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Full-Text Articles in Law

Arbitration And The Contract Exchange, Andrew A. Schwartz Jan 2014

Arbitration And The Contract Exchange, Andrew A. Schwartz

Articles

A contract exchange, defined as an organized marketplace for the creation or trading of specific contracts, provides benefits to its members as well as the public at large. But legal disputes can arise on contract exchanges, just as they do anywhere else, and those disputes can be litigated, mediated, arbitrated, or resolved in some other way. This Essay claims that arbitration, rather than litigation, is a particularly useful and appropriate means for resolving exchange-related disputes, and that this is true not only for traditional contract exchanges, like the Chicago Board of Trade, but also for online "consumer contract exchanges," such ...


Penalty Default Licenses: A Case For Uncertainty, Kristelia A. García Jan 2014

Penalty Default Licenses: A Case For Uncertainty, Kristelia A. García

Articles

Research on the statutory license for certain types of copyright-protected content has revealed an unlikely symbiosis between uncertainty and efficiency. Contrary to received wisdom, which tells us that in order to increase efficiency, we must increase stability, this Article suggests that uncertainty can actually be used to increase efficiency in the marketplace. In the music industry, the battle over terrestrial performance rights--that is, the right of a copyright holder to collect royalties for plays of a sound recording on terrestrial radio--has raged for decades. In June 2012, in a deal that circumvented the statutory license for sound recordings for the ...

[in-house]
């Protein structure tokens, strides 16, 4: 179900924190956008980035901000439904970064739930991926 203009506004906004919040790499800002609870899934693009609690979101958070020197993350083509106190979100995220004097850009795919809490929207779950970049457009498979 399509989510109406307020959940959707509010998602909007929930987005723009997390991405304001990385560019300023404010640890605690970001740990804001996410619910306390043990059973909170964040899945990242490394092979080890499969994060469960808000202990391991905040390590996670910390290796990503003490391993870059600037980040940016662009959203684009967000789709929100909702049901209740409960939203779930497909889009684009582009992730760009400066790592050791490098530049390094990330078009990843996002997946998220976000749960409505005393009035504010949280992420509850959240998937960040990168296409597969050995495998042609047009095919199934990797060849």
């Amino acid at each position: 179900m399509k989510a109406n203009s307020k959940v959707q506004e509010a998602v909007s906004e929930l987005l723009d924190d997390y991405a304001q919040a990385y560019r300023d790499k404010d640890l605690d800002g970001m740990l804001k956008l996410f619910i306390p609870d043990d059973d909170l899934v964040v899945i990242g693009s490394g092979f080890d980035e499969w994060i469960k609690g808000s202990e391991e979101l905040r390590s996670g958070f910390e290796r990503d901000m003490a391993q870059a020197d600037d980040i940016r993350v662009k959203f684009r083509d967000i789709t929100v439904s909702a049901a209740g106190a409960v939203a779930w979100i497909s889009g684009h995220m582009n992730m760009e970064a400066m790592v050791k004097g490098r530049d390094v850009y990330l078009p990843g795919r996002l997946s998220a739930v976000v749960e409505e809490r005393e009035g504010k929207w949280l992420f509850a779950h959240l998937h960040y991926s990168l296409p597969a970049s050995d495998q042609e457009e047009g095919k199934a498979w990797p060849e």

Lost Classics Of Intellectual Property Law, Michael J. Madison Jan 2014

Lost Classics Of Intellectual Property Law, Michael J. Madison

Articles

Santayana wrote, “Those who cannot remember the past are condemned to repeat it.” American legal scholarship often suffers from a related sin of omission: failing to acknowledge its intellectual debts. This short piece attempts to cure one possible source of the problem, in one discipline: inadequate information about what’s worth reading among older writing. I list “lost classics” of American scholarship in intellectual property law. These are not truly “lost,” and what counts as “classic” is often in the eye of the beholder (or reader). But these works may usefully be found again, and intellectual property law scholarship would ...